London 2012 Olympics: Sheep, farmyards and even fake RAIN as olympic stadium becomes home to rural idyll for spectacular opening show

The Olympic stadium will be turned into an idyllic scene of the British countryside for the Games opening ceremony with rivers, real cows and sheep grazing in meadows and a cricket match on a village green.

The transformation of the centre of the 80,000-seat arena in Stratford was revealed by artistic director Danny Boyle today. He said: “The green and pleasant land still exists despite the fact most of us live in cities.

“This land 200 years ago was a meadow and one of the delights of the legacy is that this whole event will be giving back a park to east London.”

There will be a burst of rainfall from artificial clouds as the stadium becomes the biggest stage set in the world for the £27 million ceremony performed by 10,000 cast and crew and watched by one billion viewers worldwide.

Glastonbury Tor will be created at one end — and members of the public will be invited to dance in a “mosh pit” at the opposite end. Huge flower symbols will be mounted on four maypoles representing the home nations.

Slumdog Millionaire director Boyle insisted that the show on July 27 was not being made specifically for television, following criticism that aspects of the opening ceremony of the Beijing Games had been faked.

He said: “The battle between television and spectators on the evening is interesting. We wanted very much the experience of television to come through the eyes of the people in the stadium. This is not a specially designed show for television although obviously television is important.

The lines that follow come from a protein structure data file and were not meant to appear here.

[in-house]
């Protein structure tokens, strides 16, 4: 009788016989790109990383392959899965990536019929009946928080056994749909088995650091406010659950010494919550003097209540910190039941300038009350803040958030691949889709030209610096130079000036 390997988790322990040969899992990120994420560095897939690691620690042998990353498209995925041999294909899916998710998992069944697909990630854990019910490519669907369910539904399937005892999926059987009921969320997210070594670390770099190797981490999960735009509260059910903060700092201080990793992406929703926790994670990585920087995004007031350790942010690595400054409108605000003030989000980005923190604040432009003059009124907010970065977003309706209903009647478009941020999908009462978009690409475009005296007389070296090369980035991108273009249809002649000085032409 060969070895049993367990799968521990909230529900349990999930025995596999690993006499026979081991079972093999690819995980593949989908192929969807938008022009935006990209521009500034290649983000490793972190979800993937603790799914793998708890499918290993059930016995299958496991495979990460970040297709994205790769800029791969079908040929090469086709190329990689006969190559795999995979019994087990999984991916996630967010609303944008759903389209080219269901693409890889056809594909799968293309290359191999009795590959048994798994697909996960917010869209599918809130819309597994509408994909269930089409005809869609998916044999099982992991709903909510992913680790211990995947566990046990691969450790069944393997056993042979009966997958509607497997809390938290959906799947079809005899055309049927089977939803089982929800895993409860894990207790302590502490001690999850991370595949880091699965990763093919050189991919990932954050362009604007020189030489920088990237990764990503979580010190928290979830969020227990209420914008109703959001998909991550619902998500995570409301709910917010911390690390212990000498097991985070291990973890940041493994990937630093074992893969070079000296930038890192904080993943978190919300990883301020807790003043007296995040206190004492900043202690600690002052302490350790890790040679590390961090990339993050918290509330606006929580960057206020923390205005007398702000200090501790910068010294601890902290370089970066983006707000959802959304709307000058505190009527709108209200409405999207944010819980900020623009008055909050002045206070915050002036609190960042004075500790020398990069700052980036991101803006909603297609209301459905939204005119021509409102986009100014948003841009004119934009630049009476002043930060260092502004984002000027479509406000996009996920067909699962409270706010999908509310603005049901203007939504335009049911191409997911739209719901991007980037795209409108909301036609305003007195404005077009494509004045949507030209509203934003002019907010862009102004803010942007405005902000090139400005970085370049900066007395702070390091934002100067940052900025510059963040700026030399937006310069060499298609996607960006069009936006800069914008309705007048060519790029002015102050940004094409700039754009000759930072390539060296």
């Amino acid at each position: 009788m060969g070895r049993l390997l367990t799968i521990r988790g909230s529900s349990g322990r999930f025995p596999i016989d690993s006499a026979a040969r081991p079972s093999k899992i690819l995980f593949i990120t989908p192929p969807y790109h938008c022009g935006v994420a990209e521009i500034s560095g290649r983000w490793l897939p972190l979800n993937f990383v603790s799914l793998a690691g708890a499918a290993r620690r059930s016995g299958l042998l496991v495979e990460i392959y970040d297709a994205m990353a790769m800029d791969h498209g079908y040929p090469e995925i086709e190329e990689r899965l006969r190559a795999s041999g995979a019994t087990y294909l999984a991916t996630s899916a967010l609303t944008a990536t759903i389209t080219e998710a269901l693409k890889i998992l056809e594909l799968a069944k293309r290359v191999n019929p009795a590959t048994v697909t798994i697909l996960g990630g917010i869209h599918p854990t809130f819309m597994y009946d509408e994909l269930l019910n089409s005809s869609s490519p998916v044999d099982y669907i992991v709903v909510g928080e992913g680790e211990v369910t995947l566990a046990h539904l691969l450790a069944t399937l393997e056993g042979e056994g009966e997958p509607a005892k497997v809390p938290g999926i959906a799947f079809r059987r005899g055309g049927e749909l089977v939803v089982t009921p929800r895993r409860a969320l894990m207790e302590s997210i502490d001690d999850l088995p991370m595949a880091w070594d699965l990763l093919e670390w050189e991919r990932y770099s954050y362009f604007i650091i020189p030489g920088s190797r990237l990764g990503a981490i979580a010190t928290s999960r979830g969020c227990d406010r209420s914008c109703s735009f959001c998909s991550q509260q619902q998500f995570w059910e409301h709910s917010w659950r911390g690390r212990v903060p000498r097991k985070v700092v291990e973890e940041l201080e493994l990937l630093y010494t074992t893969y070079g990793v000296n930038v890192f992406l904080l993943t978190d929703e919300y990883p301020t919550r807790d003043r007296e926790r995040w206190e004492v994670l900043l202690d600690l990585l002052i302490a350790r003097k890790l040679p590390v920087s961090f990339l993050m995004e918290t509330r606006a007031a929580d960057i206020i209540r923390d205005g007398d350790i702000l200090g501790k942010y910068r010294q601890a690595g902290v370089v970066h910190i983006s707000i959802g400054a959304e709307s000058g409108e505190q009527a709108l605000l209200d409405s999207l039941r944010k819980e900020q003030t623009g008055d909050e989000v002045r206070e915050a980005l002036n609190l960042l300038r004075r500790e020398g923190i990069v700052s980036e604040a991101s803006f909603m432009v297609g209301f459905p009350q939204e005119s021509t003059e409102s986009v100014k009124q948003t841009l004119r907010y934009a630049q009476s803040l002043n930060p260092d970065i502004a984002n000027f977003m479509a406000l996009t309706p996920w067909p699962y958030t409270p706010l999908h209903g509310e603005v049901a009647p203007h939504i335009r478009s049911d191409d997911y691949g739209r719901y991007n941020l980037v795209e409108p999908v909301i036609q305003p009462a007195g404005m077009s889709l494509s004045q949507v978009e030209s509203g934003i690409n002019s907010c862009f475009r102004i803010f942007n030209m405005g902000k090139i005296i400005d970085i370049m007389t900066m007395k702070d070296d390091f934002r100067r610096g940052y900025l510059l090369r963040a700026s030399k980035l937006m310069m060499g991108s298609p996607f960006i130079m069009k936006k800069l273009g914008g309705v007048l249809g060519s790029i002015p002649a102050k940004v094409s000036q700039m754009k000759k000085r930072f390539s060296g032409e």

“We wanted it to feel warmer than they sometimes are. As a live audience you can sometimes feel excluded from that. We are trying to have our cake and eat it.”

Despite the initial rural theme, the show would heavily reference urban Britain. “It’s not a naïve show, we are trying to show the best of us but we are also trying to show many different things about our country.

“The growth of cities is an extraordinary phenomenon and it is clearly linked to the growth of the Olympic Games,” he said.

The world’s largest harmonically tuned bell commissioned by a Whitechapel foundry — and which will ring in the Games — has been installed and tested. The pre-show will start at 20.12 before the bell sounds the start of the main event at 9pm.

An hour-long cultural show will be followed by the parade of 10,500 athletes; the lighting of the cauldron and fireworks before  a midnight finish that Boyle admitted may slip to 12.30am.

Today’s preview of the show comes after Boyle revealed some of the broad concepts this year — including the “Isles of Wonder” theme from Shakespeare’s Tempest and hundreds of performing NHS nurses.

Boyle said London 2012 was breaking with tradition by being more open about the ceremony — although he admitted that the rise of social media would have made keeping secrets impossible.

Surrounded by some of the cast at the 3 Mills Studio — the former Big Brother House in Bow where rehearsals are held — Boyle paid tribute to the 10,000 cast and crew.

Volunteers will hold first run-throughs in the stadium next week, having recently moved to a car park in Dagenham as the logistics of rehearsals, of which there have been 157 featuring 3,000 props, become more challenging.

Boyle said dance DJs Underworld were putting the finishing touches at the Abbey Road studios to two “substantial pieces of music” and Elgar’s Nimrod would feature but the evening would not be a “pop concert”.

He added: “It’s an impossible task. You are bound to fail but you hope that on the journey to succeed people will find enough in it to feel ‘Yes that’s it, that’s representative of us’. You can’t do a show about Britain without humour but that’s very difficult in a stadium show which tends because of the scale of the thing to be the enemy of humour.”

The opening ceremony cost of £27 million will be partly met by taxpayers after the Government agreed to a bailout, sending the bill for all four Olympic and Paralympic opening and closing ceremonies to £81 million.

Source: London Evening Standard

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